Allie: What do you hope to accomplish with the Media Lab?
BULK Space seeks to empower both creatives and non-creatives with the tools and knowledge to succeed while exploring their best creative selves. We anticipate BULK Media Lab to have a lifetime impact by advancing technology-based community literacy. Providing these resources will bring more access to financial growth via job opportunities and self-esteem building, which is vital to establishing a career in any field.
Additionally, long-term quality of life will be seen through personalized skill-building opportunities. Experimentation in one domain leads to a more robust understanding of the world and can lead to innovation in other areas of expertise.
Since BULK Media Lab gives access to equipment that artists don’t have anywhere else in this city, we have become a hub for innovation and will support artists’ growth in their practice. In time Media Lab members, artists, and community members will have the opportunity to become a mentor to young art and tech creatives. This model of sharing knowledge will genuinely have a long-term impact that will strengthen not only Detroit, Hamtramck, and Highland Park but communities across the region.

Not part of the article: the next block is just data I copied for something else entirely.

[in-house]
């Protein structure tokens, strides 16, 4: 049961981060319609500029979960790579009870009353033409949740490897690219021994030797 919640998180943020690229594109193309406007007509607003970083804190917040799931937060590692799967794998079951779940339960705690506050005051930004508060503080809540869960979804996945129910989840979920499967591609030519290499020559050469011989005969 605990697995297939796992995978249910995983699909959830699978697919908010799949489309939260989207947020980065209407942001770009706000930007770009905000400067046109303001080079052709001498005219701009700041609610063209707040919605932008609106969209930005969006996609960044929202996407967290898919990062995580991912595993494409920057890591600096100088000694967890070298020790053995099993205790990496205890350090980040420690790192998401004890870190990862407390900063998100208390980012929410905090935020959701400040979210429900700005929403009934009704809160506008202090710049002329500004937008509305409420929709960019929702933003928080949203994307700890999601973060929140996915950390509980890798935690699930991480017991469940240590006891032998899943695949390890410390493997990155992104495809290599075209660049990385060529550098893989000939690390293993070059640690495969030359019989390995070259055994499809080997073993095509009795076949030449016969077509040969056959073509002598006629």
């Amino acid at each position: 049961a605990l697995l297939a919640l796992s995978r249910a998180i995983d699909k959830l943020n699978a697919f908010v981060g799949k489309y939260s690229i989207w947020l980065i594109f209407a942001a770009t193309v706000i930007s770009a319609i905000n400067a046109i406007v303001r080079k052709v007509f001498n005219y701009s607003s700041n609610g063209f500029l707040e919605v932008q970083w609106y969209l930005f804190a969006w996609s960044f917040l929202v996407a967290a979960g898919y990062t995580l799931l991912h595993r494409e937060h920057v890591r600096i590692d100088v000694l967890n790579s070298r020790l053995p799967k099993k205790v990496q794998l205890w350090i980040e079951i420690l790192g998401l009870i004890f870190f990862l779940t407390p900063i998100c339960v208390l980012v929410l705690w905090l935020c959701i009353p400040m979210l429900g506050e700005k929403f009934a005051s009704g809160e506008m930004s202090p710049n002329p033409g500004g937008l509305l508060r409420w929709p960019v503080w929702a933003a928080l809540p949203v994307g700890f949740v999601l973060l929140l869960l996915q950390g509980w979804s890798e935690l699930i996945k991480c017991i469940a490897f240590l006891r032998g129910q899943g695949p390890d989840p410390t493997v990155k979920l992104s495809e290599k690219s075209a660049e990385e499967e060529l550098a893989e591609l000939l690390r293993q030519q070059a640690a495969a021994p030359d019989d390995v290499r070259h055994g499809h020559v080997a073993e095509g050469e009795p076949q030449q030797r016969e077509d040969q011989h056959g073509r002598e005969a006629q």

DII: How is the work you are doing critical to the city of Detroit? What is the intended impact on the city?
Allie: BULK Space began as a labor of love, a response to the call to level the field and foster the creativity of Black, Indigenous, People of Color, Trans, GNC, LGBQII, Women, Veterans, Working class, and Immigrant experience. As we have grown, we have been a part of providing resources for a vibrant community of emerging artists here in Detroit. As we were founded on a labor of love, we rise to the occasion of what Detroit-based artists need. We hope to continue to be an open resource for folks making work in Detroit. We hope that by impacting artist’s careers and communities, we will be able to continue to support the thriving artistic landscape of our beautiful city.
DII: What is the future for BULK? The vision and end game?
Allie: This is an interesting question as our vision continues to evolve based on the needs of artists in Detroit. Right now our main focus is to build out the BULK Media lab. Once we open and begin programming, anything from there is possible.